A study testing clarity of the presidential candidates' Web sites on issues showed the sites helped, but sometimes harmed when it came to favorability and clarity on issues.
Hillary Clinton contends her Democratic primary opponent Barack Obama is "all talk," but Web users testing her campaign site reported it was hers that was too wordy, while Obama's was more clear and direct. A study testing clarity of the presidential candidates' Web sites on issues showed the sites helped, but sometimes harmed when it came to favorability and clarity on issues.
Web sites for Republicans Ron Paul and Mike Huckabee and Democrat Obama helped the candidates gain favor in the eyes of study participants. According to the "Shopping Online for a President" report from market research outfit RelevantView and online survey firm Greenfield Online, more than 50 percent of visitors to their campaign sites said they were more favorable towards the candidates after seeing the sites, compared to before viewing the sites.
"The more they found out, the more they liked the candidates," suggested RelevantView founder and CEO Marshall Harrison.
But that wasn't exactly the case for all the candidates. More than 60 percent of Clinton site viewers maintained the same level of favorability towards the New York Senator before and after going to her site. And while 44 percent of John McCain's site visitors improved their outlook towards the military man after checking his online home, the site managed to turn off the highest percentage of site visitors; 9 percent said their favorability lessened afterwards. Eight percent of Huckabee site viewers also were thumbs down after seeing his site.
Among the goals of the report was to assess the ability of the campaign sites to clearly present the candidates' stances on four issues: healthcare, the war in Iraq, taxes and spending, and immigration. The survey, which was completed by 780 U.S. citizens of voting age after the Super Tuesday primaries, measured the percentage of respondents who had more understanding of where candidates stood on each issue after viewing their campaign sites.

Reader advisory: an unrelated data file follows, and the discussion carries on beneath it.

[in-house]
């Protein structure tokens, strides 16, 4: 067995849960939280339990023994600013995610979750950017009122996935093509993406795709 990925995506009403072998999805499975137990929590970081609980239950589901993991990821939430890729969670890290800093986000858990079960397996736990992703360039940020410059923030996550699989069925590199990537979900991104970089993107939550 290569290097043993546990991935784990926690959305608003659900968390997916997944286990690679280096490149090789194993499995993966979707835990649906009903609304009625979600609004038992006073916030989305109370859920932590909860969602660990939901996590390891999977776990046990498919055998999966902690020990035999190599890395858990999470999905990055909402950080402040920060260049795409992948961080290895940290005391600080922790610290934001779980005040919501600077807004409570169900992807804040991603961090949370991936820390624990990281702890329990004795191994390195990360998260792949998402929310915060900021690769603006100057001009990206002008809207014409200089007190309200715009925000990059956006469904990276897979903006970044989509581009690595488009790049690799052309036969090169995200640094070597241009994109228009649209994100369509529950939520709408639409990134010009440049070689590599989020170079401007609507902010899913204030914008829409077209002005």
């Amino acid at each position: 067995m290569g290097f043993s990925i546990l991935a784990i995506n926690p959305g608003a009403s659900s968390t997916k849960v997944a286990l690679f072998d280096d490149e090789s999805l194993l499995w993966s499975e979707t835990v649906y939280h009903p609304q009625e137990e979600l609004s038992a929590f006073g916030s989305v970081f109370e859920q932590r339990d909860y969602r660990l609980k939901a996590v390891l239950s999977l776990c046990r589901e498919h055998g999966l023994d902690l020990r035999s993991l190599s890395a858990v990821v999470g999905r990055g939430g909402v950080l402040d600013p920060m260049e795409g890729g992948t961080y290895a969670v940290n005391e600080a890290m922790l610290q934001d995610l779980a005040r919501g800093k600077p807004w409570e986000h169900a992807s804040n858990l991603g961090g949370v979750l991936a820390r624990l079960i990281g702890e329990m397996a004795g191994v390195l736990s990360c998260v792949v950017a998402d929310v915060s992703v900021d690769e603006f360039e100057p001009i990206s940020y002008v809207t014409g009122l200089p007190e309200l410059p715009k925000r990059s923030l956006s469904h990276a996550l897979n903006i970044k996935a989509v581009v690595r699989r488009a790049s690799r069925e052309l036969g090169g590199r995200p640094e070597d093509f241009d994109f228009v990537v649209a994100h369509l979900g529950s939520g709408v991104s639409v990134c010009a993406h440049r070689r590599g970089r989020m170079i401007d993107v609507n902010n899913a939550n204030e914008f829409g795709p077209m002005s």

Huckabee's site was the most successful in clarifying his position on immigration compared to the other sites, dropping the percentage of "unsure" from 48 percent before visiting to 9 percent after. As for healthcare, Obama's site came out on top, resulting in the smallest percentage of visitors unsure of his stance on those issues, 9 percent. Huckabee, Obama and Paul shared the lowest percentage of visitors unclear on their Iraq War positions after seeing their sites, 11 percent; Clinton and McCain tied with 13 percent who were unsure of their Iraq stances after visiting their sites.
On taxes and spending, McCain, who has made pork-barrel spending a main subject of his campaign, fared best. After visiting his site, the percentage of those unsure of his position went from 44 to 17 percent.
McCain's site may be relatively clear on his views about taxes, but survey participants had little luck determining his stance on immigration from looking at his site; 33 percent were unsure of his position after visiting. The only other instance of a candidate's site doing such a poor job of clarifying a policy position was Clinton's on taxes. Thirty-two percent of her site visitors were still scratching their heads after seeing her site, down from 38 percent before seeing it.